54 March 31, 2010

Well, it seems that we have run out of the month of March. We had record amounts of rainfall, and a very warm month. Hopefully, April will be better.

I have received a couple of questions from readers and the questions are very timely.

Chris had asked if there was a general calendar for lawn care in this area. The answer really has to do with the weather early in the season and later in the season; you can actually follow the dates on the calendar.

Early in the season, the weather will determine how your lawn responds. The soil needs to warm up before the lawn will begin to grow. I have seen years when early April will warm up enough that you can begin to fertilize the lawn. I have also seen years when it is early May before you can begin to fertilize the lawn. What you are looking for is blades of grass beginning to actively grow before you put fertilizer on your lawn.

As a rule of thumb, if you are using a 4-step program, the first step is usually a lawn fertilizer plus pre-emergent crabgrass control. This product is applied when the forsythia bushes are beginning to go by flower. The reason for this is that the crabgrass seed sprouts at about the same soil temperature that causes the forsythia to go by flower. As far as the calendar goes, this could be anywhere between April 10th to May 15th. It just depends on the weather.

The second application usually contains a weed killer. This product is applied when the weeds are actively growing. Again this could be anytime from late April to late May. The last 2 applications pretty much follow the calendar. You need to fertilize again about the first of September. This helps the lawn to recover from the heat of the summer. The 4th step is applied around mid-October. This helps the lawn to develop a stronger root system.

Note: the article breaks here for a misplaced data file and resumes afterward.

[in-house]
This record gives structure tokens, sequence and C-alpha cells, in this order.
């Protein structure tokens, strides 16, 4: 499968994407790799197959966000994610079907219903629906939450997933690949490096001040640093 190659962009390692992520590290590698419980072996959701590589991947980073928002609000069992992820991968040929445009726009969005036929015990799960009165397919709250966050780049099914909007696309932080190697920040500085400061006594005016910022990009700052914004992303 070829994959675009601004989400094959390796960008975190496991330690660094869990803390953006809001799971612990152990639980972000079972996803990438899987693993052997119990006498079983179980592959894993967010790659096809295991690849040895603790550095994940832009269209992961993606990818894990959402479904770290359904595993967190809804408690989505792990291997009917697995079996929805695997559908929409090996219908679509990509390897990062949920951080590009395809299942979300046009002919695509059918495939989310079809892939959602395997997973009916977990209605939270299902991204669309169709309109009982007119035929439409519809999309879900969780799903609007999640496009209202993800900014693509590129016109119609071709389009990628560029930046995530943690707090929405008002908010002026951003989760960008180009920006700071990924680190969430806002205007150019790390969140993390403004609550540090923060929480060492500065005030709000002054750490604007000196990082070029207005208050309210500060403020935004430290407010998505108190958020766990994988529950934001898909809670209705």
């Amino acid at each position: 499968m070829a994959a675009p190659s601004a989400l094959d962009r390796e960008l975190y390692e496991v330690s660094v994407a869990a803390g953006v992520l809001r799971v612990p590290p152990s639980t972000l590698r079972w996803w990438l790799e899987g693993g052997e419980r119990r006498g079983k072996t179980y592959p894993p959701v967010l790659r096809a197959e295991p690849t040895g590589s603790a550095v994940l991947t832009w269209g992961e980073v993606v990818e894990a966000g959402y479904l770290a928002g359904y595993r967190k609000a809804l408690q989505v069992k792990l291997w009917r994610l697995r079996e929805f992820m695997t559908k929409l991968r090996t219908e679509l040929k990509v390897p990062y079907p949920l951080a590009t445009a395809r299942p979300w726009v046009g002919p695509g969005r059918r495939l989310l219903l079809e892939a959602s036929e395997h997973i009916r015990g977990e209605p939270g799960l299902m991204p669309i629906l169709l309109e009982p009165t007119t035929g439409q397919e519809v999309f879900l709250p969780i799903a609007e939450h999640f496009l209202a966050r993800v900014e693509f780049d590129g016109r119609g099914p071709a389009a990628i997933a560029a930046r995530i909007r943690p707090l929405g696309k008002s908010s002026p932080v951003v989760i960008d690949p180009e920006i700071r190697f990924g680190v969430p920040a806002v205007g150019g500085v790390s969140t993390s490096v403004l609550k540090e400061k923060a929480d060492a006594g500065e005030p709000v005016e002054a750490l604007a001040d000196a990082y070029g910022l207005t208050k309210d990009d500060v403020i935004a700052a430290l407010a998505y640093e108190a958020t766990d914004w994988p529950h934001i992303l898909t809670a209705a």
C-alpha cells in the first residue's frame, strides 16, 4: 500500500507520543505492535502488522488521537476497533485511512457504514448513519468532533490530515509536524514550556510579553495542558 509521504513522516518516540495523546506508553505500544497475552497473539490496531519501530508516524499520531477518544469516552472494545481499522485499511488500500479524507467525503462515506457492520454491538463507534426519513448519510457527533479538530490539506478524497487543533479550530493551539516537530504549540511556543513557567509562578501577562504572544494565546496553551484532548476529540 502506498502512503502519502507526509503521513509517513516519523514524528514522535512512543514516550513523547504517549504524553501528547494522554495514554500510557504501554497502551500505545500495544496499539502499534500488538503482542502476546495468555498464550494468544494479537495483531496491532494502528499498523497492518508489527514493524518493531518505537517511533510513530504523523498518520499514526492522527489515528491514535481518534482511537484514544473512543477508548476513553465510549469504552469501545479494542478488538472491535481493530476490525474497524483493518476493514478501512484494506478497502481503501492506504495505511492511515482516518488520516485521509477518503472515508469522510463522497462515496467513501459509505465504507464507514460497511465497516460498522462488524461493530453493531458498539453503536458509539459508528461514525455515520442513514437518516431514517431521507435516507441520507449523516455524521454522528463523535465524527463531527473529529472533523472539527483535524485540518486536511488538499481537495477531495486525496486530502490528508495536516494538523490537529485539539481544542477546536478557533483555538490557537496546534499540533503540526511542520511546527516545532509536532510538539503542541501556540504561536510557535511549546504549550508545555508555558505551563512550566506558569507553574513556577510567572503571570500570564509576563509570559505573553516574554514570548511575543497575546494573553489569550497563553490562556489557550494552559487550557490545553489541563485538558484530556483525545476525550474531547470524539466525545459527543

Lime is usually applied to the lawn in the spring or the fall. A ph test will tell you how much lime you need to apply.

This is a rough schedule for you to follow, Chris. If you have any more questions, please stop by the store.

Ian has a question about moss in the lawn. He has tried unsuccessfully to control the moss and to get the grass to grow in a shady lawn area. He was wondering if applying Round-Up would kill all the weeds and the moss and its spores and if it would be worthwhile to start the lawn all over again.

Moss needs acid soil to grow properly. It also needs shady conditions. It also needs a constantly damp soil. If you have 2 or more of these conditions in your yard moss will grow. From the e-mail I received, it would appear that Ian has many trees that shade the lawn. Those trees compete for food and water and they also help to make the soil acidic. It also sounds like there is a drainage problem or at the very least, the soil is hard packed. With all of these factors, it is no wonder that he cannot get the moss under control and to get the grass established.

First off, Round Up will not kill the moss or the spores. It will kill the weeds. What you need to do is to apply a moss killer to get the moss under control. You will then need to dig up the lawn area and add enough organic matter to improve the drainage and to provide a suitable growing medium for the roots of the grass. You then need to apply lime to the soil. At his point you can seed the lawn and you should have better luck at growing a lawn. You will have to do soil tests each year to test the acidity level of the soil. This will tell you how much lime to apply each year. The trees will also be robbing the soil of many nutrients. You will need to fertilize 5 to 6 times a year in the areas around the root zone of the trees. This will keep the grass growing.

If you have any more questions, Ian, please stop by the store.

Well, that’s all for this week. I’ll talk to you again next week.

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